The Faculty of General Dental Practice UK (FGDP(UK)) has responded to a consultation on draft advice for dentists on the phase-down of the use of dental amalgam.
The Scottish Dental Clinical Effectiveness Programme (SDCEP) is developing the guidance, which dentists throughout the UK would be expected to adhere to, following the implementation of EU Regulation (EU) 2017/852 on Mercury.
The guidance will aim to provide information on alternative approaches to amalgam use, and to help dental teams interpret, and patients understand, Article 10(2) of the regulation, which requires that from 1 July 2018, dental amalgam "shall not be used for dental treatment of deciduous teeth, of children under 15 years and of pregnant or breastfeeding women, except when deemed strictly necessary by the dental practitioner based on the specific medical needs of the patient".
While fully supportive of these aims, FGDP(UK) has expressed a number of concerns.
The draft guidance recommends dentists to apply fissure sealants as preventive measures to all children, in contrast to the recommendation in Public Health England’s Delivering Better Oral Health, which is to fissure-seal permanent molars in children aged seven and up, and only then for children whose teeth ‘give concern’ to the dentist. The Faculty is concerned that such a recommendation, in a document intended for UK-wide use, risks confusion in the profession, with potential dento-legal implications.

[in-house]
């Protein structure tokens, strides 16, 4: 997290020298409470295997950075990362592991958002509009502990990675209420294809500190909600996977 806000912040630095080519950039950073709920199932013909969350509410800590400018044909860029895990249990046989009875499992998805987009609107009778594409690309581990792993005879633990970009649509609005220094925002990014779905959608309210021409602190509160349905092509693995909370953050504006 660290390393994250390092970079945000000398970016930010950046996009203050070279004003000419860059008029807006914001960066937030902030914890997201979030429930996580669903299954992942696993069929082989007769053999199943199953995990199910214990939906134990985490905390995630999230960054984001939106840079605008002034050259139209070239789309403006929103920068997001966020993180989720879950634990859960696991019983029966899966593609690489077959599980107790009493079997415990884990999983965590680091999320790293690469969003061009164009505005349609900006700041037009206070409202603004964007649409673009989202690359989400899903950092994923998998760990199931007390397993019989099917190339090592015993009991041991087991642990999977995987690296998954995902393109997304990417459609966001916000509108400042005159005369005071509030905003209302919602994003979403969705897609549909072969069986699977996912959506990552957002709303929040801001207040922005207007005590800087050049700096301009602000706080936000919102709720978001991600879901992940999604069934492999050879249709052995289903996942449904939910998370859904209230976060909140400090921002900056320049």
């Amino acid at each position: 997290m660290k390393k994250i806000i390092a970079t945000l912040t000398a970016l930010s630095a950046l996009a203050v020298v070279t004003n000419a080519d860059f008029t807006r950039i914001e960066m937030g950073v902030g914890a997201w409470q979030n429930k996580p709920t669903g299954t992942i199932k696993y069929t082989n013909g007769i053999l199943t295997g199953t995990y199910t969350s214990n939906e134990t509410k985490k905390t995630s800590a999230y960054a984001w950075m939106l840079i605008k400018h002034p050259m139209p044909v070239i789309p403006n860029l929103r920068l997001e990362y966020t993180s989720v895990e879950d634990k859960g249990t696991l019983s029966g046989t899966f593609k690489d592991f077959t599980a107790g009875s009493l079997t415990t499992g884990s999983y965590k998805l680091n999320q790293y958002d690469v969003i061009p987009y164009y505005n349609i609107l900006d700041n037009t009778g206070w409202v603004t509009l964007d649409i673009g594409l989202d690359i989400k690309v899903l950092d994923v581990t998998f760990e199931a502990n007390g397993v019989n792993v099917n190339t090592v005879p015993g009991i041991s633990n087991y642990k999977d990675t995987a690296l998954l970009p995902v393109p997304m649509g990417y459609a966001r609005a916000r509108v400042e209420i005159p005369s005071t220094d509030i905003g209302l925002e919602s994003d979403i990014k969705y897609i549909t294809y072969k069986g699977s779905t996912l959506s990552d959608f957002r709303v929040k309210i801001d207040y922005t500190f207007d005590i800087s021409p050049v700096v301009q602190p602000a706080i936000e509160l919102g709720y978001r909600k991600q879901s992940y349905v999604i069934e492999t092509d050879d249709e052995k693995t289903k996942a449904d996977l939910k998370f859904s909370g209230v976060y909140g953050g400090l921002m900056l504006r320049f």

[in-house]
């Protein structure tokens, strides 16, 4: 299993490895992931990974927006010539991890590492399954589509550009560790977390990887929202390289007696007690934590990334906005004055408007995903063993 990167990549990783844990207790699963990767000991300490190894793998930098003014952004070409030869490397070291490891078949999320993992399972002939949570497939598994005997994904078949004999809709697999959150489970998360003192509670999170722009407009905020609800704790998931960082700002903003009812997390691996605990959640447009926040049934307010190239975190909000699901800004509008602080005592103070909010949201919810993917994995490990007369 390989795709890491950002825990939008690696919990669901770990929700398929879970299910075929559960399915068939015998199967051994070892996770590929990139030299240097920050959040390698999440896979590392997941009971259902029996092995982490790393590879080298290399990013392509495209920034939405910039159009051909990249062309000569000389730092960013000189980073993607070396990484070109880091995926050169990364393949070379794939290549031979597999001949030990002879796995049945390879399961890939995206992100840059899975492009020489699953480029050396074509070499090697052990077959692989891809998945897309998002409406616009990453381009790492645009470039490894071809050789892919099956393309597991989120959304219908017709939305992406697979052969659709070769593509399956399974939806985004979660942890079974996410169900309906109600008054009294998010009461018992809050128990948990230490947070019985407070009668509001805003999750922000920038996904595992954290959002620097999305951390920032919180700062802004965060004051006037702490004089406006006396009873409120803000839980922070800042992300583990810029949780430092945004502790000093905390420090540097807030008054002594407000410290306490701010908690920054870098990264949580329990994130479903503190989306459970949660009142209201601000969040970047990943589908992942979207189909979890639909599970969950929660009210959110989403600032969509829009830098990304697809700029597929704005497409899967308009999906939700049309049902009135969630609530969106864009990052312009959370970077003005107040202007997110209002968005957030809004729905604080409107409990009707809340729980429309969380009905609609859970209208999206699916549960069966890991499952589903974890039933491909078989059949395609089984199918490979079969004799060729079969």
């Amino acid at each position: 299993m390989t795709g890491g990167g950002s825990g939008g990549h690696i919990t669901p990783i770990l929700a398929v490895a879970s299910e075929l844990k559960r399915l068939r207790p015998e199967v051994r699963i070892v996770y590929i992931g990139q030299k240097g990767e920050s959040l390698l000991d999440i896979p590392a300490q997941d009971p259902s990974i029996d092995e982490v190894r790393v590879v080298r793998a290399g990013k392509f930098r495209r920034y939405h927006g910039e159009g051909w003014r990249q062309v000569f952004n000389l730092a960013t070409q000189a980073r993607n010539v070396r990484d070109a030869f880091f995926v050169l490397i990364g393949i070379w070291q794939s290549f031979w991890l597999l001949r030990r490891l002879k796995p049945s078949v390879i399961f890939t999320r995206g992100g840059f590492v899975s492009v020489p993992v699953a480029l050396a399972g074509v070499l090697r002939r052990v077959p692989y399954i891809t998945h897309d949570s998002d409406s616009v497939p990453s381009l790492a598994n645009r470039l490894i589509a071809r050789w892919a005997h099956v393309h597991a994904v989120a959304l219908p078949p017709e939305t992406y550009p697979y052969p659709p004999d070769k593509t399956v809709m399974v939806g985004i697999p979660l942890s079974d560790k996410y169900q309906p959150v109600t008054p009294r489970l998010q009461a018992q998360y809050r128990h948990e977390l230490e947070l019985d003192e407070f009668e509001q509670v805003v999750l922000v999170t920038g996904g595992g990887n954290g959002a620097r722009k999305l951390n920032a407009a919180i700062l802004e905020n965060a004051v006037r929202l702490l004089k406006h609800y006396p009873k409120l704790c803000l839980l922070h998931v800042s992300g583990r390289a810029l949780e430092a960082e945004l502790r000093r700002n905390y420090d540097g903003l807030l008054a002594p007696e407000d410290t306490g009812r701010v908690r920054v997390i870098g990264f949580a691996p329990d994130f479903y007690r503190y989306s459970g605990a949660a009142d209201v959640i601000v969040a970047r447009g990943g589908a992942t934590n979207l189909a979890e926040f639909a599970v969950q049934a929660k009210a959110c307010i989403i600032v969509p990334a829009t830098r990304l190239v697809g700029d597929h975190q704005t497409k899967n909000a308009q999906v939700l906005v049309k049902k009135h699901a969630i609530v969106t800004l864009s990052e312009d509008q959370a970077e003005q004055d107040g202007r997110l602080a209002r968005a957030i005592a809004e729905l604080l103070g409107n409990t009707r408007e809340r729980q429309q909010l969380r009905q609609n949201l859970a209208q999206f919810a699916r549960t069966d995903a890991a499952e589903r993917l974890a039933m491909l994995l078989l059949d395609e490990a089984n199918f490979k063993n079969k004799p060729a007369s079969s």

FGDP is also concerned that the draft advice for treating breastfeeding or pregnant patients is limited to postponing non-urgent treatment for those who are pregnant. This appears to be the result of a precautionary recommendation by the European Commission’s Scientific Committee on Emerging and Newly Identified Health Risks (SCENIHR) that as with dental amalgam, the placement or removal of alternative materials in pregnant women should be avoided if possible – despite it finding no evidence of harm in either case. The Faculty has asked that SDCEP ensure that the final document is definitive as to the recommended alternative materials and approaches for treating breastfeeding and pregnant patients, as it already is in relation to primary teeth and for patients under 15 years old.
The Faculty also anticipates patient misunderstanding of the new rules, as there is an incongruence between the stated environmental motive of the regulations, and the apparent safety issue suggested by their discrimination between patient groups during the phase-down. FGDP believes that some patients, for whom an amalgam filling remains the most appropriate option, will become understandably concerned that the material their dentist is recommending is apparently unsafe for children and foetuses, and conversely that those advised to receive a filling of an alternative material may think that the dental practice is persuading them to choose a more expensive option in its own interests. FGDP welcomes the fact that SDCEP has drafted information leaflets to aid practices in communicating the changes to patients, but feels these could be improved.
The regulations also set out a wide a range of other measures for later implementation, with the next key date for dentists being 1 January 2019, after which dental amalgam can only be used in pre-dosed encapsulated form, and the use of amalgam separators will become mandatory.
The full consultation response is available at https://www.fgdp.org.uk/policy-reports-and-consultations.